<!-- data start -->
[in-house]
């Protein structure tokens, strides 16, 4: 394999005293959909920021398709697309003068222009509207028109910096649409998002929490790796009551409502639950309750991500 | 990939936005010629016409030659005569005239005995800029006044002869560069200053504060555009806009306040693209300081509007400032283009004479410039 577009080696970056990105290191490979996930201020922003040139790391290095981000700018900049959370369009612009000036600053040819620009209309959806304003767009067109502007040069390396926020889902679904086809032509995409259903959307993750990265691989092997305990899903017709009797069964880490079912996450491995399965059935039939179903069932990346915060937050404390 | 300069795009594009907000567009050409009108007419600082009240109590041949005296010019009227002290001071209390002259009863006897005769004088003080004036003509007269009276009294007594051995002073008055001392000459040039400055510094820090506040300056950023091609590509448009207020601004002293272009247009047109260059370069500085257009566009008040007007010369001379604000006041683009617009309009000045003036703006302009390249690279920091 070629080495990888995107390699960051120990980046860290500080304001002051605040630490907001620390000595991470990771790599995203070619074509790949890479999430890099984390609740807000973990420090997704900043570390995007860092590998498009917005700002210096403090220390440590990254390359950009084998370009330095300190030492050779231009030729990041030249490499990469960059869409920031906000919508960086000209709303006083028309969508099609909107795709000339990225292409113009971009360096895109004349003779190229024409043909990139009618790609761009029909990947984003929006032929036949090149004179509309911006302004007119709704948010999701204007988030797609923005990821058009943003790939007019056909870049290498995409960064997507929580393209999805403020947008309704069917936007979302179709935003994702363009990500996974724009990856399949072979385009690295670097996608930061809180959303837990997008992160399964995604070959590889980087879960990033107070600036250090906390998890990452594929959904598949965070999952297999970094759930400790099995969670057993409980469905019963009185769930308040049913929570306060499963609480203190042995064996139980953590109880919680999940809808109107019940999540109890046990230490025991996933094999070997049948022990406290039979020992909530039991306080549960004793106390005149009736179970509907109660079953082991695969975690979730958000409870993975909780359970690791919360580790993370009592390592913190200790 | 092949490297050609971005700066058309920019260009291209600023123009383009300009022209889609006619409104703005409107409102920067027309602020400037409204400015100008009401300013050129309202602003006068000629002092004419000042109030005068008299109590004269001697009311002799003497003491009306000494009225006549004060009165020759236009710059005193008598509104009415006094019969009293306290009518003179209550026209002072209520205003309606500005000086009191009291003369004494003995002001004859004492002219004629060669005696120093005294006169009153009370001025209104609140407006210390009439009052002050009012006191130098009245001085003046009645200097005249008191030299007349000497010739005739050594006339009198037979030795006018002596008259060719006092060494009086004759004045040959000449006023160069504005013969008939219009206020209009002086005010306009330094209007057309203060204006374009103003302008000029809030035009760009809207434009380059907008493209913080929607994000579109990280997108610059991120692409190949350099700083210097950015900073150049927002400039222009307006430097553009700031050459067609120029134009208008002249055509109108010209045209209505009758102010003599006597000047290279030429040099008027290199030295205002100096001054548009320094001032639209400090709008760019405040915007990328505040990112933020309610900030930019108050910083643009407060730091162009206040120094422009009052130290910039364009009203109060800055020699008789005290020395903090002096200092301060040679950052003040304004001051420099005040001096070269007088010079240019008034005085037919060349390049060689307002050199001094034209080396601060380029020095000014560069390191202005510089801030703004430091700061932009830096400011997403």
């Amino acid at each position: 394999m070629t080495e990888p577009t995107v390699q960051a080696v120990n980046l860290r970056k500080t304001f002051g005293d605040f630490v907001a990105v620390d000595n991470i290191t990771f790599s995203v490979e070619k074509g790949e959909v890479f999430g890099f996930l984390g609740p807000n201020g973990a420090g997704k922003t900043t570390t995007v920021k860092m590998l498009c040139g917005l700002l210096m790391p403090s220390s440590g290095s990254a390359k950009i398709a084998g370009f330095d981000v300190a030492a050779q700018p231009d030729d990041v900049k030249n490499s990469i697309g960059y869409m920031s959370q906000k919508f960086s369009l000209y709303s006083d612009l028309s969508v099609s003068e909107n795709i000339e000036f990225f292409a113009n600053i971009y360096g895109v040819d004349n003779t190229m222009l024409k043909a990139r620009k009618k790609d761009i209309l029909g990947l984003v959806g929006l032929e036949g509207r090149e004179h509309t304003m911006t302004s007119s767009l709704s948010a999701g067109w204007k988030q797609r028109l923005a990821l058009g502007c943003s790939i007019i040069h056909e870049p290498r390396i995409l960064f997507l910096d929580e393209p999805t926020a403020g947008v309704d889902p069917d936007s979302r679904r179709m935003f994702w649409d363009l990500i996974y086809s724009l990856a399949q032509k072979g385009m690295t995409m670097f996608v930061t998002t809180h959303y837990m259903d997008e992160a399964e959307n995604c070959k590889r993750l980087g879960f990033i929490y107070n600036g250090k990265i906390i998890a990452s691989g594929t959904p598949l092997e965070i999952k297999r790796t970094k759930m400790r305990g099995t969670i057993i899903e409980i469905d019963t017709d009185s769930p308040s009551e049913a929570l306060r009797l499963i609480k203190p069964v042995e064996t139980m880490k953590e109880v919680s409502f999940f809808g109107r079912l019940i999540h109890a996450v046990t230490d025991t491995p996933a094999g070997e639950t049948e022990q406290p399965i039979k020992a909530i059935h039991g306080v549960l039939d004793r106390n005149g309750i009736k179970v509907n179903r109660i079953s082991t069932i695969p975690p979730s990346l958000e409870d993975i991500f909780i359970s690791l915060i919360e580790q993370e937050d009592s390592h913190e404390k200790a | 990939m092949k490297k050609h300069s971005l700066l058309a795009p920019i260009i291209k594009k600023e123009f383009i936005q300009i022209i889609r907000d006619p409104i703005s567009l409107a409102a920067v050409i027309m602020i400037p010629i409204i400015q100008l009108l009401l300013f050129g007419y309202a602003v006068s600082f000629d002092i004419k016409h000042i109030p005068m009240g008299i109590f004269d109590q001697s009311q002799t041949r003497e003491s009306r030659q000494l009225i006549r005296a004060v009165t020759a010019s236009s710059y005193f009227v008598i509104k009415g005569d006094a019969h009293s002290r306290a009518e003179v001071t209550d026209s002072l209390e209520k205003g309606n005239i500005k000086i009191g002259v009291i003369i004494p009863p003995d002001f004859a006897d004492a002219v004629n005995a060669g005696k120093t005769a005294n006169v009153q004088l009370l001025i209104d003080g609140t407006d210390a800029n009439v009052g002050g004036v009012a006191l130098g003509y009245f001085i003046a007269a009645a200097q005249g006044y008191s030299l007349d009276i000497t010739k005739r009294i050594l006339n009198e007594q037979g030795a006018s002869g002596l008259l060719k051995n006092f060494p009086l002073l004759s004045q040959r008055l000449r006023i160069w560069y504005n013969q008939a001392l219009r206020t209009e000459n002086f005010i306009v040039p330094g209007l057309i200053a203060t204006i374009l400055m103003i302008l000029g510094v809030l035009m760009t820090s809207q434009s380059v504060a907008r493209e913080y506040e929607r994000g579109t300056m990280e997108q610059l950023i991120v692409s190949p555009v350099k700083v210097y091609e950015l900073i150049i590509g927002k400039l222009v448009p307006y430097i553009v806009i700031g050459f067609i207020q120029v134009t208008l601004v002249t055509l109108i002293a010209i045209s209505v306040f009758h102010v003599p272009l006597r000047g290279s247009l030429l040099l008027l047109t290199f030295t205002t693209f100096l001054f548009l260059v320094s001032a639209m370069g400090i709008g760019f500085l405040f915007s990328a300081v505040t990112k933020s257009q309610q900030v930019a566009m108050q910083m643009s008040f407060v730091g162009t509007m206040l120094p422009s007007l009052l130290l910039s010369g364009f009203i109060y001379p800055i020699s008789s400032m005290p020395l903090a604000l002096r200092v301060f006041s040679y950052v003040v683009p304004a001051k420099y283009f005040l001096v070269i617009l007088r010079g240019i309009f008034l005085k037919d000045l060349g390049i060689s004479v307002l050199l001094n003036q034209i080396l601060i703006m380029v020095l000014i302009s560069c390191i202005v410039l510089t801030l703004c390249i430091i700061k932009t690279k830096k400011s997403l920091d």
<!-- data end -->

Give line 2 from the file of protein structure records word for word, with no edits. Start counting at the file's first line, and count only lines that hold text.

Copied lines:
């Protein structure tokens, strides 16, 4: 394999005293959909920021398709697309003068222009509207028109910096649409998002929490790796009551409502639950309750991500 | 990939936005010629016409030659005569005239005995800029006044002869560069200053504060555009806009306040693209300081509007400032283009004479410039 577009080696970056990105290191490979996930201020922003040139790391290095981000700018900049959370369009612009000036600053040819620009209309959806304003767009067109502007040069390396926020889902679904086809032509995409259903959307993750990265691989092997305990899903017709009797069964880490079912996450491995399965059935039939179903069932990346915060937050404390 | 300069795009594009907000567009050409009108007419600082009240109590041949005296010019009227002290001071209390002259009863006897005769004088003080004036003509007269009276009294007594051995002073008055001392000459040039400055510094820090506040300056950023091609590509448009207020601004002293272009247009047109260059370069500085257009566009008040007007010369001379604000006041683009617009309009000045003036703006302009390249690279920091 070629080495990888995107390699960051120990980046860290500080304001002051605040630490907001620390000595991470990771790599995203070619074509790949890479999430890099984390609740807000973990420090997704900043570390995007860092590998498009917005700002210096403090220390440590990254390359950009084998370009330095300190030492050779231009030729990041030249490499990469960059869409920031906000919508960086000209709303006083028309969508099609909107795709000339990225292409113009971009360096895109004349003779190229024409043909990139009618790609761009029909990947984003929006032929036949090149004179509309911006302004007119709704948010999701204007988030797609923005990821058009943003790939007019056909870049290498995409960064997507929580393209999805403020947008309704069917936007979302179709935003994702363009990500996974724009990856399949072979385009690295670097996608930061809180959303837990997008992160399964995604070959590889980087879960990033107070600036250090906390998890990452594929959904598949965070999952297999970094759930400790099995969670057993409980469905019963009185769930308040049913929570306060499963609480203190042995064996139980953590109880919680999940809808109107019940999540109890046990230490025991996933094999070997049948022990406290039979020992909530039991306080549960004793106390005149009736179970509907109660079953082991695969975690979730958000409870993975909780359970690791919360580790993370009592390592913190200790 | 092949490297050609971005700066058309920019260009291209600023123009383009300009022209889609006619409104703005409107409102920067027309602020400037409204400015100008009401300013050129309202602003006068000629002092004419000042109030005068008299109590004269001697009311002799003497003491009306000494009225006549004060009165020759236009710059005193008598509104009415006094019969009293306290009518003179209550026209002072209520205003309606500005000086009191009291003369004494003995002001004859004492002219004629060669005696120093005294006169009153009370001025209104609140407006210390009439009052002050009012006191130098009245001085003046009645200097005249008191030299007349000497010739005739050594006339009198037979030795006018002596008259060719006092060494009086004759004045040959000449006023160069504005013969008939219009206020209009002086005010306009330094209007057309203060204006374009103003302008000029809030035009760009809207434009380059907008493209913080929607994000579109990280997108610059991120692409190949350099700083210097950015900073150049927002400039222009307006430097553009700031050459067609120029134009208008002249055509109108010209045209209505009758102010003599006597000047290279030429040099008027290199030295205002100096001054548009320094001032639209400090709008760019405040915007990328505040990112933020309610900030930019108050910083643009407060730091162009206040120094422009009052130290910039364009009203109060800055020699008789005290020395903090002096200092301060040679950052003040304004001051420099005040001096070269007088010079240019008034005085037919060349390049060689307002050199001094034209080396601060380029020095000014560069390191202005510089801030703004430091700061932009830096400011997403």